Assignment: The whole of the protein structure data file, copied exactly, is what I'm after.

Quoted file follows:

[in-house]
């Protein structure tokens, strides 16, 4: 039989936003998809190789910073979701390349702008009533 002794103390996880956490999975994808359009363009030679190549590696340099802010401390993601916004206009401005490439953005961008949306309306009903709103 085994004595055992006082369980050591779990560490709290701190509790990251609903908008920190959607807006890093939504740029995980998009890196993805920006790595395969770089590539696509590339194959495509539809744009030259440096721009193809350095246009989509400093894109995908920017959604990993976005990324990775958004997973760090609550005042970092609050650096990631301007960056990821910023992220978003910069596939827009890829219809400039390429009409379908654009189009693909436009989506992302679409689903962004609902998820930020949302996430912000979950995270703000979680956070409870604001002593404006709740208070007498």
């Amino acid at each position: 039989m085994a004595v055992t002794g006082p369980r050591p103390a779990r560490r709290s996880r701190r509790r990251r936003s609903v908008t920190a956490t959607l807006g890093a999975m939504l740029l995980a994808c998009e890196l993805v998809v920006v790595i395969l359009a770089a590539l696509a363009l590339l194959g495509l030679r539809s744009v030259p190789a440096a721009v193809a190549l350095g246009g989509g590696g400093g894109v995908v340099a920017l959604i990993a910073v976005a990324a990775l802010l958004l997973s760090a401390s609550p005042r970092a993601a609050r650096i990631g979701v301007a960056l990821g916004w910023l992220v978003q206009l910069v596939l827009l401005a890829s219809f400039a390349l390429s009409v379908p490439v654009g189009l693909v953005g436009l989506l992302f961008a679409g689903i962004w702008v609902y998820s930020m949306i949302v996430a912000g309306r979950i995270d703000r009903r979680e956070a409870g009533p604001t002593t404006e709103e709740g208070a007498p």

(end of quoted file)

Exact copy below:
[in-house]
């Protein structure tokens, strides 16, 4: 039989936003998809190789910073979701390349702008009533 002794103390996880956490999975994808359009363009030679190549590696340099802010401390993601916004206009401005490439953005961008949306309306009903709103 085994004595055992006082369980050591779990560490709290701190509790990251609903908008920190959607807006890093939504740029995980998009890196993805920006790595395969770089590539696509590339194959495509539809744009030259440096721009193809350095246009989509400093894109995908920017959604990993976005990324990775958004997973760090609550005042970092609050650096990631301007960056990821910023992220978003910069596939827009890829219809400039390429009409379908654009189009693909436009989506992302679409689903962004609902998820930020949302996430912000979950995270703000979680956070409870604001002593404006709740208070007498």
């Amino acid at each position: 039989m085994a004595v055992t002794g006082p369980r050591p103390a779990r560490r709290s996880r701190r509790r990251r936003s609903v908008t920190a956490t959607l807006g890093a999975m939504l740029l995980a994808c998009e890196l993805v998809v920006v790595i395969l359009a770089a590539l696509a363009l590339l194959g495509l030679r539809s744009v030259p190789a440096a721009v193809a190549l350095g246009g989509g590696g400093g894109v995908v340099a920017l959604i990993a910073v976005a990324a990775l802010l958004l997973s760090a401390s609550p005042r970092a993601a609050r650096i990631g979701v301007a960056l990821g916004w910023l992220v978003q206009l910069v596939l827009l401005a890829s219809f400039a390349l390429s009409v379908p490439v654009g189009l693909v953005g436009l989506l992302f961008a679409g689903i962004w702008v609902y998820s930020m949306i949302v996430a912000g309306r979950i995270d703000r009903r979680e956070a409870g009533p604001t002593t404006e709103e709740g208070a007498p």